1. What an odd poster. We have an Andorian on the far left, action figure toys in front, and the Legion of Doom’s Summer Place near the right edge. Still, sounds like a film worth checking out.

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  2. heh, stronberg,, the great german actor, curt jergens, does look blue there, might have been another standin for Onassis, if the latter were Norwegian, and Barbara bach, who was the model for katya in the archer series,

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  3. Just watched this. Yeah, it’s definitely a good Bond film, and certainly the best Moore I’ve seen. (The others were Moonraker, which was fun but overwhelmed with silliness, and For Your Eyes Only, of which I remember nothing.)

    My only real criticisms would be about the “fake suspense” bits which always annoy me. In this case, the “Bond has to remove the detonator from the bomb but if he touches the sides they’ll all die.” Yeah, like that’s going to happen. Please, can we move on?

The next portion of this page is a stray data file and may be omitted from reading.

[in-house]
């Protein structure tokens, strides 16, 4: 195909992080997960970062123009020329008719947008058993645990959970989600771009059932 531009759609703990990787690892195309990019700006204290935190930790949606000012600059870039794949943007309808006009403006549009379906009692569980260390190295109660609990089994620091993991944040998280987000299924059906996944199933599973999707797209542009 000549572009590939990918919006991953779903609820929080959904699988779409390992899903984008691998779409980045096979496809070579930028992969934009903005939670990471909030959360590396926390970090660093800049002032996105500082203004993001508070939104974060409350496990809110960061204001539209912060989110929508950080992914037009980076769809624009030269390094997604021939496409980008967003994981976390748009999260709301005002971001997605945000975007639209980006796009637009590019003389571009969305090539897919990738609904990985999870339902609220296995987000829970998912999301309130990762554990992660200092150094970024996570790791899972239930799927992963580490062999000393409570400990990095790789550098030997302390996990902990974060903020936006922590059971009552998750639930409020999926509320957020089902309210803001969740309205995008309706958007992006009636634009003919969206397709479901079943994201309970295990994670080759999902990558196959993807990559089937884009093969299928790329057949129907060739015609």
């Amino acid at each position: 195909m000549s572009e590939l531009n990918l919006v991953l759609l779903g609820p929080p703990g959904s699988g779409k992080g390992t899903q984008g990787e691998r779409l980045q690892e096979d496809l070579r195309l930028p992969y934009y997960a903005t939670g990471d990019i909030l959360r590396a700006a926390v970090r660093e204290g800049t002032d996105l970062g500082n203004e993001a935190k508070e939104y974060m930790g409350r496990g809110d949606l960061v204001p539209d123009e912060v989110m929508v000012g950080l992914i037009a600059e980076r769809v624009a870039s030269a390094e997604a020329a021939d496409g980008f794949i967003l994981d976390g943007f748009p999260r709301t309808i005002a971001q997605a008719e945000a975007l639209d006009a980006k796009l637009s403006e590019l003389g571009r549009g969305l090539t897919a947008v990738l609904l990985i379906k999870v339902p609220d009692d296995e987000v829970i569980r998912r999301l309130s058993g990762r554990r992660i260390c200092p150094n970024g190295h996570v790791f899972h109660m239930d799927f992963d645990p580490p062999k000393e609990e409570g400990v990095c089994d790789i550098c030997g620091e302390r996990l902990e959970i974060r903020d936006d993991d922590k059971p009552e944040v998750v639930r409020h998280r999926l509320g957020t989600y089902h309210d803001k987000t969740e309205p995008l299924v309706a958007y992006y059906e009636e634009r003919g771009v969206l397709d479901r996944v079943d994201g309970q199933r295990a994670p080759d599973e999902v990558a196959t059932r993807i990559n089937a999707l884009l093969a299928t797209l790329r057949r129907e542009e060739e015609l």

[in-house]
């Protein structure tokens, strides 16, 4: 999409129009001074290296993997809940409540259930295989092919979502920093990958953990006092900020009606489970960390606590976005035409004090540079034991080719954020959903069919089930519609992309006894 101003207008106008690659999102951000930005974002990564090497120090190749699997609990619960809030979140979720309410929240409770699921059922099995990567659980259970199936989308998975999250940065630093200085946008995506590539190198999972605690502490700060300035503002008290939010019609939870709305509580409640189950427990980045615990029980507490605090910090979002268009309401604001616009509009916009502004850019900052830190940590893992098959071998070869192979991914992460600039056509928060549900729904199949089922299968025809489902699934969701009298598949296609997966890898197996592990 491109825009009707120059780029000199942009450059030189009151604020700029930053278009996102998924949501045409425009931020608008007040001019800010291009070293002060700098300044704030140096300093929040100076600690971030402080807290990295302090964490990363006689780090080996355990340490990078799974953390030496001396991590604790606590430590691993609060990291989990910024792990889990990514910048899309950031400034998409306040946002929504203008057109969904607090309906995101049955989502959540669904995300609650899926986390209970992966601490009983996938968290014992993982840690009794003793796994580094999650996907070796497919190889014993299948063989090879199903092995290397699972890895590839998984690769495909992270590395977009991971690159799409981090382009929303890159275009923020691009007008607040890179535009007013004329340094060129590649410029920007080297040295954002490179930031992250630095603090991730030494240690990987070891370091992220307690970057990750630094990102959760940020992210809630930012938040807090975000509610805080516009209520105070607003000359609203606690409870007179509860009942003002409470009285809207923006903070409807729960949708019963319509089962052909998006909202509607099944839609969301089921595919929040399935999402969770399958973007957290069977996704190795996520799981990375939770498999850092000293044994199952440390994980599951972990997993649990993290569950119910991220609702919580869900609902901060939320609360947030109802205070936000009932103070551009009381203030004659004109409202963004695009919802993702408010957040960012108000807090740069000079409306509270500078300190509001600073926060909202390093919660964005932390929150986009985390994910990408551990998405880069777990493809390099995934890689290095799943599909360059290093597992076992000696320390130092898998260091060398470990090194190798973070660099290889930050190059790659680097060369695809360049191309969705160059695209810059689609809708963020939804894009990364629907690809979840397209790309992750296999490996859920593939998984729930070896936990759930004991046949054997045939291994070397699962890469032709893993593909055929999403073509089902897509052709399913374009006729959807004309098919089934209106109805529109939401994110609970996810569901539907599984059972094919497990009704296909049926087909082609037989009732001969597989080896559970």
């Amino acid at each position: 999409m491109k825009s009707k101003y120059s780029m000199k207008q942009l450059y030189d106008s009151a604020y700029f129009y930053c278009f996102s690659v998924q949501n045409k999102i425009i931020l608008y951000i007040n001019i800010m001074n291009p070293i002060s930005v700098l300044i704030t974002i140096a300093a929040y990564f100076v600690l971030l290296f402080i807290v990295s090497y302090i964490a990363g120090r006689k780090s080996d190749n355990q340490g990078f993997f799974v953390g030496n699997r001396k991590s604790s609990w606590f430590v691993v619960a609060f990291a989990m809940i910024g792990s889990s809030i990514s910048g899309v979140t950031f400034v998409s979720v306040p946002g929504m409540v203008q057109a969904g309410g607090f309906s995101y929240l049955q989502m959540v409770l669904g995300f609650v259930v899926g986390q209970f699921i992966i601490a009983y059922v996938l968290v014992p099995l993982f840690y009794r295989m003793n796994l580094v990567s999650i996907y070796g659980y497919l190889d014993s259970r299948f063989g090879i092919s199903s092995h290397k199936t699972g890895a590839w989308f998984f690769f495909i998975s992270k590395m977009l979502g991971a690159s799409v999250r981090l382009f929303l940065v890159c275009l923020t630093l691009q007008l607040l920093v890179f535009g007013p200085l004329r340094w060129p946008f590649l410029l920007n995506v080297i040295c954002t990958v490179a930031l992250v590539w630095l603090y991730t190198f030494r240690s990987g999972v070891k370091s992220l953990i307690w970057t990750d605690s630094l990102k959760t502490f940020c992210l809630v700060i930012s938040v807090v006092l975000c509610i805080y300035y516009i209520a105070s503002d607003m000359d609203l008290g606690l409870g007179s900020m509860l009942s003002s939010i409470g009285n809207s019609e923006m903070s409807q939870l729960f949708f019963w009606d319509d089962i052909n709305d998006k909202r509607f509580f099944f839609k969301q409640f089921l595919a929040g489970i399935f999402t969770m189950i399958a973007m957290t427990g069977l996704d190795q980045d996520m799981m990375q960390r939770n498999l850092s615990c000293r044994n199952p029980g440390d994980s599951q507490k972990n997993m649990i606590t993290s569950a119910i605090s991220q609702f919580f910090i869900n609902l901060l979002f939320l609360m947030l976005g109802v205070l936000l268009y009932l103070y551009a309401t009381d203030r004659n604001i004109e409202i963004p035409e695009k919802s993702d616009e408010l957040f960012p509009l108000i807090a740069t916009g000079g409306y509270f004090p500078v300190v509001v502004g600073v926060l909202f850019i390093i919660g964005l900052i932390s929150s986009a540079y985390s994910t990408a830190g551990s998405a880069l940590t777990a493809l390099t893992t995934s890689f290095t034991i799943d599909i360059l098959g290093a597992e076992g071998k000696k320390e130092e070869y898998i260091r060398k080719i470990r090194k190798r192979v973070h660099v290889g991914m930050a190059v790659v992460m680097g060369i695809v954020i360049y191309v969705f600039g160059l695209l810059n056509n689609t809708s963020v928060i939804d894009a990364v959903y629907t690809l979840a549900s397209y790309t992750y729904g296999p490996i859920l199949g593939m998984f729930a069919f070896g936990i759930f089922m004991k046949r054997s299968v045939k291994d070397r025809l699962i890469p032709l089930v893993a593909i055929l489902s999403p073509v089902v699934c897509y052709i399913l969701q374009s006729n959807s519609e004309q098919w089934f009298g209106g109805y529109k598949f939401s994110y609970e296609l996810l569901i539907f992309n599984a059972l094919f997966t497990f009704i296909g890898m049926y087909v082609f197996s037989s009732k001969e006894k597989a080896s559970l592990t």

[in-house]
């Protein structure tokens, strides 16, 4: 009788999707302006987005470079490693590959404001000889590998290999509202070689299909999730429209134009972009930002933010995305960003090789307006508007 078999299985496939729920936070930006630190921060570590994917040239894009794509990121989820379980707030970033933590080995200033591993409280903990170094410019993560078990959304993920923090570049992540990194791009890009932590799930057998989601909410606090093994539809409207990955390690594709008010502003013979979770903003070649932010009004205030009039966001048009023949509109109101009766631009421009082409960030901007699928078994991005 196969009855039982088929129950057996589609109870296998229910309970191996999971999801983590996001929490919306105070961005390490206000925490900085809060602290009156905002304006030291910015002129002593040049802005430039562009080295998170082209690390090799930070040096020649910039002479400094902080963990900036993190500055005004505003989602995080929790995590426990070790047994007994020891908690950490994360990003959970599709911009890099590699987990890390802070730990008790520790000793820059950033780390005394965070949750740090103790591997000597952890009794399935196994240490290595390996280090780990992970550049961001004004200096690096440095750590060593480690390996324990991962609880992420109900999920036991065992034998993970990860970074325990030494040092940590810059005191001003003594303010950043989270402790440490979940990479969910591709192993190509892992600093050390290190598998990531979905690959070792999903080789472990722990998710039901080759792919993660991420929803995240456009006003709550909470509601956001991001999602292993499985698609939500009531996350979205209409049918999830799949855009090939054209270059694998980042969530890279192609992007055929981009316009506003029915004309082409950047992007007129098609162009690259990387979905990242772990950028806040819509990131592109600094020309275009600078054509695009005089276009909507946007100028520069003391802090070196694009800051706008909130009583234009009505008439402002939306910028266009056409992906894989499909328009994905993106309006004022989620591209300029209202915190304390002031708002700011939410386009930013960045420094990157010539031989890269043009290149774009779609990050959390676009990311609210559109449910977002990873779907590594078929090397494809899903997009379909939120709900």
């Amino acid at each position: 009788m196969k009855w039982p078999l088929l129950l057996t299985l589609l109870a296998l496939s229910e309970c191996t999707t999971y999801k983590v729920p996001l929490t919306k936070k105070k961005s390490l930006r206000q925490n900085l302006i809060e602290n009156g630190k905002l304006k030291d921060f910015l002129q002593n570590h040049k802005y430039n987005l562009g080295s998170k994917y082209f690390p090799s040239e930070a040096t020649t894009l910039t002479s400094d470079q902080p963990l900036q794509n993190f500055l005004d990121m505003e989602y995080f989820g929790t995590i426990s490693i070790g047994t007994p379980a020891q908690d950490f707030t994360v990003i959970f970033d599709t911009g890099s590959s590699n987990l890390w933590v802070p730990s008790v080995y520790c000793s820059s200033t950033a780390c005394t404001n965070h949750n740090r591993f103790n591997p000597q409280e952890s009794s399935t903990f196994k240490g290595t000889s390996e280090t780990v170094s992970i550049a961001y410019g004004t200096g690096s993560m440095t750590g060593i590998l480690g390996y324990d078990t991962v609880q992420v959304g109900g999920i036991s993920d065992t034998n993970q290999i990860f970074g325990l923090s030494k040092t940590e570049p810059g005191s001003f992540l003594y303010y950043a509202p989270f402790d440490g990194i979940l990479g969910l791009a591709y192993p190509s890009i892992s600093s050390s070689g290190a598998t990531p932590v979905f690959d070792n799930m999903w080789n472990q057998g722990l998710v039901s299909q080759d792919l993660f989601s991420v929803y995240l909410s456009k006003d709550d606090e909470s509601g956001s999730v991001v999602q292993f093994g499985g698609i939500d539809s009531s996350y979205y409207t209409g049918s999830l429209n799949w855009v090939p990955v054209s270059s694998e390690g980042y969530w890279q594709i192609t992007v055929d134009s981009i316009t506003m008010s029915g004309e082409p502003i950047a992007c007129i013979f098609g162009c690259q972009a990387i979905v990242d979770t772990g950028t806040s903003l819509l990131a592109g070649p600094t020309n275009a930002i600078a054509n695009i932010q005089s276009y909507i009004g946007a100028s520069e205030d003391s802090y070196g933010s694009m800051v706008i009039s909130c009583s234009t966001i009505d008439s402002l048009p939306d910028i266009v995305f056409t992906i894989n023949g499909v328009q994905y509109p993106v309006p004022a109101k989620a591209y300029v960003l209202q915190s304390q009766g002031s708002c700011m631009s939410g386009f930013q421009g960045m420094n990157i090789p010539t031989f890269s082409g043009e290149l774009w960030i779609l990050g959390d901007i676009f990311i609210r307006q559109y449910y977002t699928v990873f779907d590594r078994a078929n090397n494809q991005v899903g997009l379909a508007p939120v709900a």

As far as Barbara Bach goes, she’s beautiful and that’s all she really brought to anything she was in, and that was all that was needed of her. That’s why making her Russian was a smart move; she can seem awkward and you can put it down to Eastern girl in a Western world.

    My only other question, is how much money did Tobasco have to pay to get a bottle of their sauce at Stromberg’s last meal.

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    1. I’ll always have a special place in my heart for Octopussy. It’s the wrong kind of silly in a few places, but it handles the spy stuff in the best way with Moore. This one is more consciously outlandish, and it handles that well.

      Speaking of product placement, I was watching a movie from the 30s and there was a shot with a very prominent and clear Coke sign in the background. Made today, that would have been pointed out as product placement, but back then it was probably just in the shot and no one really cared. The Bond movies have always been about product placement, though, ever since Bond first drove around in an Aston Martin. I’d guess five figures for the Tabasco.